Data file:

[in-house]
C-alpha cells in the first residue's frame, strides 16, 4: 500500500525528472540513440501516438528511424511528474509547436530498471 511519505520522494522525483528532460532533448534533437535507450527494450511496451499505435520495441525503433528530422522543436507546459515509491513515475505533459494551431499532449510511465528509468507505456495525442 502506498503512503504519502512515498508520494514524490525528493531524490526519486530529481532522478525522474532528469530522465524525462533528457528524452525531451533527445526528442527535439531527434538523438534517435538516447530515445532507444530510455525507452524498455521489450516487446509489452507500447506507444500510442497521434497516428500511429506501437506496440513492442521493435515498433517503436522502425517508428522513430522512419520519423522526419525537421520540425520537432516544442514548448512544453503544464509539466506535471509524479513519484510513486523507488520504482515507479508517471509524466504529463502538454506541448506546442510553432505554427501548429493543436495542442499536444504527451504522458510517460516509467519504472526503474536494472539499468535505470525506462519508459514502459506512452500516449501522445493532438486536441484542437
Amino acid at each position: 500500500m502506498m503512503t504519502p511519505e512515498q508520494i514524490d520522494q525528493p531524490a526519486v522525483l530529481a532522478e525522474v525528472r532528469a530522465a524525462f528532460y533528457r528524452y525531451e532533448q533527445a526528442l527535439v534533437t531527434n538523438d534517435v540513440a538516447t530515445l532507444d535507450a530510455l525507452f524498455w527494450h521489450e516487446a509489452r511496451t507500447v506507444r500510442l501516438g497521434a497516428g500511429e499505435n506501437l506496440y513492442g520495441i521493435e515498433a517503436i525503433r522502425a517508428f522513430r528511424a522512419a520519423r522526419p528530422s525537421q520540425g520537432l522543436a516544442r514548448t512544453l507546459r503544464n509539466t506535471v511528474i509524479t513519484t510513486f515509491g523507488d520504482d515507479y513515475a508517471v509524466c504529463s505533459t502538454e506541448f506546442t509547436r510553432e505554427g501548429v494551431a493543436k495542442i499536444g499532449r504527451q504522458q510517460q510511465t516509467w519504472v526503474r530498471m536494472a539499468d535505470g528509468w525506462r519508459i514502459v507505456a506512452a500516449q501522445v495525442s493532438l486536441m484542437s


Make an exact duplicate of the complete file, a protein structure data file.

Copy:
[in-house]
C-alpha cells in the first residue's frame, strides 16, 4: 500500500525528472540513440501516438528511424511528474509547436530498471 511519505520522494522525483528532460532533448534533437535507450527494450511496451499505435520495441525503433528530422522543436507546459515509491513515475505533459494551431499532449510511465528509468507505456495525442 502506498503512503504519502512515498508520494514524490525528493531524490526519486530529481532522478525522474532528469530522465524525462533528457528524452525531451533527445526528442527535439531527434538523438534517435538516447530515445532507444530510455525507452524498455521489450516487446509489452507500447506507444500510442497521434497516428500511429506501437506496440513492442521493435515498433517503436522502425517508428522513430522512419520519423522526419525537421520540425520537432516544442514548448512544453503544464509539466506535471509524479513519484510513486523507488520504482515507479508517471509524466504529463502538454506541448506546442510553432505554427501548429493543436495542442499536444504527451504522458510517460516509467519504472526503474536494472539499468535505470525506462519508459514502459506512452500516449501522445493532438486536441484542437
Amino acid at each position: 500500500m502506498m503512503t504519502p511519505e512515498q508520494i514524490d520522494q525528493p531524490a526519486v522525483l530529481a532522478e525522474v525528472r532528469a530522465a524525462f528532460y533528457r528524452y525531451e532533448q533527445a526528442l527535439v534533437t531527434n538523438d534517435v540513440a538516447t530515445l532507444d535507450a530510455l525507452f524498455w527494450h521489450e516487446a509489452r511496451t507500447v506507444r500510442l501516438g497521434a497516428g500511429e499505435n506501437l506496440y513492442g520495441i521493435e515498433a517503436i525503433r522502425a517508428f522513430r528511424a522512419a520519423r522526419p528530422s525537421q520540425g520537432l522543436a516544442r514548448t512544453l507546459r503544464n509539466t506535471v511528474i509524479t513519484t510513486f515509491g523507488d520504482d515507479y513515475a508517471v509524466c504529463s505533459t502538454e506541448f506546442t509547436r510553432e505554427g501548429v494551431a493543436k495542442i499536444g499532449r504527451q504522458q510517460q510511465t516509467w519504472v526503474r530498471m536494472a539499468d535505470g528509468w525506462r519508459i514502459v507505456a506512452a500516449q501522445v495525442s493532438l486536441m484542437s